>>It turns out that most of the advantage for FX cameras >comes >>from simply having a 2.25x larger sensor, which collects >2.25x >>more light. > >Your logic is wrong: A given lens transmits a certain and >limited amount of light (= photons) per time unit. If you have >a larger senser and more pixels, you spread the same amount of >light over a larger area, which gives LESS amount of light >(photoms) per pixel, and the signal-to-noise level will drop, >which will also decrease the dynamic range. It's simple >physics.
It is physics and it is simple, yet when your conclusions aren't actually borne out in real world usage, maybe it's time to examine the assumptions:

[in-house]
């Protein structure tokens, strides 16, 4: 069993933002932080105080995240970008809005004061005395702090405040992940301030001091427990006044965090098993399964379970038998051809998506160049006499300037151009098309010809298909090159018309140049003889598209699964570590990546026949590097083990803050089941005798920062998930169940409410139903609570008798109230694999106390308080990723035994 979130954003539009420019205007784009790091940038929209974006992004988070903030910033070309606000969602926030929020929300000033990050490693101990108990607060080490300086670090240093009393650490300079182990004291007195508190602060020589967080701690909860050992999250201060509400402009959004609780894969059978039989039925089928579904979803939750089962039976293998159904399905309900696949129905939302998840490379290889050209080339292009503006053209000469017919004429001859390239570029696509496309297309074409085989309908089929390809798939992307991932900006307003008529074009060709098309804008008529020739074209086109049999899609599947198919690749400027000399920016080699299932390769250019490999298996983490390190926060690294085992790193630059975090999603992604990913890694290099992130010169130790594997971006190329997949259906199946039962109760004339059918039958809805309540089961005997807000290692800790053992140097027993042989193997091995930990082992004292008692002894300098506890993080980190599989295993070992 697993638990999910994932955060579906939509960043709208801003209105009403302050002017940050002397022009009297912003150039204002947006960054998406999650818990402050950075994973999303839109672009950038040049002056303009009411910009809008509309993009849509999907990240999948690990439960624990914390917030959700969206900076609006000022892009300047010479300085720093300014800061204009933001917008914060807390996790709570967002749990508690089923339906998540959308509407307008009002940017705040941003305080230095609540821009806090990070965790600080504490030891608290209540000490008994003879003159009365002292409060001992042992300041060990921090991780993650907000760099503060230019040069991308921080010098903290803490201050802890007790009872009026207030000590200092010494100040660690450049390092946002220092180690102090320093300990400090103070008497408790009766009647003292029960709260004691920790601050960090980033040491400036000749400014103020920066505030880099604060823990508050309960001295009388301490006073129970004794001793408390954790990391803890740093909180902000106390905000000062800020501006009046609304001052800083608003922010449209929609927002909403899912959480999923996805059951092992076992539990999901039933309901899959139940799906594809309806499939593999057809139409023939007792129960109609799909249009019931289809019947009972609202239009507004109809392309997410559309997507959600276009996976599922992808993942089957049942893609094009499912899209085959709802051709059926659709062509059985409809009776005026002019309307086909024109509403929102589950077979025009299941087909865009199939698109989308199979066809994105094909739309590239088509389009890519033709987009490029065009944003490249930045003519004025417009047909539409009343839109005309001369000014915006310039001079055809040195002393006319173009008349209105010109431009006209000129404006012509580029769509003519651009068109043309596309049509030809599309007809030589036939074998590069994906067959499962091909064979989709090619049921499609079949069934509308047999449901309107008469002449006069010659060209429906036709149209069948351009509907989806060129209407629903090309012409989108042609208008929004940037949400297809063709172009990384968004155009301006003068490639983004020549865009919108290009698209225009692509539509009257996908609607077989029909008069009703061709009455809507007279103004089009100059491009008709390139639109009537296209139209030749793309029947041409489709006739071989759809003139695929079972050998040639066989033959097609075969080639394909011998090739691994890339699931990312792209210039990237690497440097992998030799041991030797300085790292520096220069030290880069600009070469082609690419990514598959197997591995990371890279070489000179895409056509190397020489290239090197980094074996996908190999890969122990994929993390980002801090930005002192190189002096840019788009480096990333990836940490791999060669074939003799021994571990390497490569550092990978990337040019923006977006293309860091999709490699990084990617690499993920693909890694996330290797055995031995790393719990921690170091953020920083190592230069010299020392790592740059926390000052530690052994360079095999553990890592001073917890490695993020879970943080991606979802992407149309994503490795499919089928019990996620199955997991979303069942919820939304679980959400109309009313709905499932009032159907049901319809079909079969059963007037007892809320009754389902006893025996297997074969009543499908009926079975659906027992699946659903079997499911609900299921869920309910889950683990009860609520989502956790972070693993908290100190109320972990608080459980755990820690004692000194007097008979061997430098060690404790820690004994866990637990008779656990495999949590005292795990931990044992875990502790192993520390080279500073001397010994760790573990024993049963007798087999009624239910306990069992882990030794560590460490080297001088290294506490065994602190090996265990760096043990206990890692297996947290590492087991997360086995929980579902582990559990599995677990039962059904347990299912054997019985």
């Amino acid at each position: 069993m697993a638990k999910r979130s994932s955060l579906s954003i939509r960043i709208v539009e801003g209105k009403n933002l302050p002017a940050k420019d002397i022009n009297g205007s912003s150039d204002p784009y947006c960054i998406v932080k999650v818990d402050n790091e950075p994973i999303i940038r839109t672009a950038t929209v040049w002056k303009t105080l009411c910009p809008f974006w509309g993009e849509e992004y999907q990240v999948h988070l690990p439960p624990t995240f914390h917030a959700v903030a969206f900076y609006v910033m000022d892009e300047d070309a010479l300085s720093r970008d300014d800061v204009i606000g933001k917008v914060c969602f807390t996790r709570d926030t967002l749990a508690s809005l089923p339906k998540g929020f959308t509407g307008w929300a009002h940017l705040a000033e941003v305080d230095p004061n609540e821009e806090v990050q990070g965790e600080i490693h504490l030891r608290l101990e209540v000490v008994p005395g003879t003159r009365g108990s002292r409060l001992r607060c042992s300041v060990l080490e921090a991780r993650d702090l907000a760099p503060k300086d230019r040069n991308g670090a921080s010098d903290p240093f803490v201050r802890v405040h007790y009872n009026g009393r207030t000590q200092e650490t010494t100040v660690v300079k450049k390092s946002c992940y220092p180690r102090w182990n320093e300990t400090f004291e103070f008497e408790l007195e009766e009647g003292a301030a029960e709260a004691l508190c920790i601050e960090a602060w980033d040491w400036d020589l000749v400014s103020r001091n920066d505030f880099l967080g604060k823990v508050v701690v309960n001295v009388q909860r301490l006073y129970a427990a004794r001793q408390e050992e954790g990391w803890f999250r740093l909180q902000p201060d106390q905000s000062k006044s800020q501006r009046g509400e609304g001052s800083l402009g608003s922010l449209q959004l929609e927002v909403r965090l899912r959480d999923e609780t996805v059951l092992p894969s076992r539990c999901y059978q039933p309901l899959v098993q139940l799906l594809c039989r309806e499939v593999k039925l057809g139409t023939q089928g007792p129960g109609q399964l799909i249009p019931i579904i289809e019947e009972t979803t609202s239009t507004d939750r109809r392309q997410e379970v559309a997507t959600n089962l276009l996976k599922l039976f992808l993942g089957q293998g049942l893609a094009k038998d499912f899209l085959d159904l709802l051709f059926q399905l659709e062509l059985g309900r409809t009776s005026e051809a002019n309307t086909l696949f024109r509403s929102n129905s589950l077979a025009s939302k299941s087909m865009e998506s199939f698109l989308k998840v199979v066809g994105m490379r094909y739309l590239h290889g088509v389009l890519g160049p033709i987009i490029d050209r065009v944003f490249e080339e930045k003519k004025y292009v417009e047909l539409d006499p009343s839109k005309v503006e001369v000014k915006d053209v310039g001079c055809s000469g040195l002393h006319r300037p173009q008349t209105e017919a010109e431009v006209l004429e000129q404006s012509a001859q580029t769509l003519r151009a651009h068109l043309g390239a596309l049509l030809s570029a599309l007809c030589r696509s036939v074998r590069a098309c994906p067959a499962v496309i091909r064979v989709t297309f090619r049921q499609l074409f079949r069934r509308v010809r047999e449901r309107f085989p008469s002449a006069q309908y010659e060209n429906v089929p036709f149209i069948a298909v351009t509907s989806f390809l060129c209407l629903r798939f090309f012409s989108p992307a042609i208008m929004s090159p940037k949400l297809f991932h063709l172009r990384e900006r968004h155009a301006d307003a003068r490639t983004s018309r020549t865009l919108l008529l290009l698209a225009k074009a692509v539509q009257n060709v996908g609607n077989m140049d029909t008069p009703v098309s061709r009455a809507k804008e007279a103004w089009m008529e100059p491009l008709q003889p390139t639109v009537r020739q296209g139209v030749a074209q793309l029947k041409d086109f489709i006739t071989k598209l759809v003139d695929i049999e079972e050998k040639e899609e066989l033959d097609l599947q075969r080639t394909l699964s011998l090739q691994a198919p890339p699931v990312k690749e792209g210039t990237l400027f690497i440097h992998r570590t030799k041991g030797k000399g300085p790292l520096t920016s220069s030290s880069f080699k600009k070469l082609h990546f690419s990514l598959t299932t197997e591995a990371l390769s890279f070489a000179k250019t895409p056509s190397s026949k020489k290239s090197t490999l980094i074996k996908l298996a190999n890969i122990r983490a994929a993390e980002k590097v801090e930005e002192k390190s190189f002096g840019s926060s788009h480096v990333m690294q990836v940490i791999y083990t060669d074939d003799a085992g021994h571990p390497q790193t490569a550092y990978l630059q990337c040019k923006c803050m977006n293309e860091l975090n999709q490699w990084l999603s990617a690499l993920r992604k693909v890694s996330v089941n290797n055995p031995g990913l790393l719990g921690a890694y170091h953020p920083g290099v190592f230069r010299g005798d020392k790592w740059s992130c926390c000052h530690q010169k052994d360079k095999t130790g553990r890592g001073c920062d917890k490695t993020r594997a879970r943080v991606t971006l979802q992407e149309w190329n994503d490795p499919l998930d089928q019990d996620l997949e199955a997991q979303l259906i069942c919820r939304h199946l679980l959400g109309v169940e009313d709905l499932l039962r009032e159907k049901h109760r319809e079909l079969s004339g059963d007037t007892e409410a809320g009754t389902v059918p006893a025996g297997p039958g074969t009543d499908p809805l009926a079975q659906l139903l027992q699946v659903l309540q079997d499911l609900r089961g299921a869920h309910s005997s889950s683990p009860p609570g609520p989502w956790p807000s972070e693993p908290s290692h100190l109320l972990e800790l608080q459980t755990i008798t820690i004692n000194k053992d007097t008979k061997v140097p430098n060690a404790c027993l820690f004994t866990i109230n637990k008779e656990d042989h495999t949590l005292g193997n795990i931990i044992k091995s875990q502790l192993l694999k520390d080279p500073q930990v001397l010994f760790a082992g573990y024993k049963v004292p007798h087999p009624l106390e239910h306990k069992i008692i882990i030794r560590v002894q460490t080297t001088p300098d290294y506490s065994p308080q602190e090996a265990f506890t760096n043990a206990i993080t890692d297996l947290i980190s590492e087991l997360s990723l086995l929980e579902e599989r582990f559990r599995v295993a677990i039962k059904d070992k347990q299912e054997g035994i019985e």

In the real world you don't shoot "a given lens," you compose a picture. Why is this relevant? Because you'll compose your image with a different lens for an FX sensor than you will for a DX sensor.
Let's for example say you compose a picture with a 35mm lens at f/8 on a DX camera. Your exit pupil is 35mm/8 = 4.35mm. Now compose the same picture on FX, you'll use a 50mm lens at f/8. Your exit pupil is 6.25mm. 1.5x larger diameter = 2.25x larger area = 2.25x more light.
Can you explain how a D800 beats a D7000 by more than a full stop in dynamic range, despite (according to DxO) both cameras having nearly identical pixel-level performance?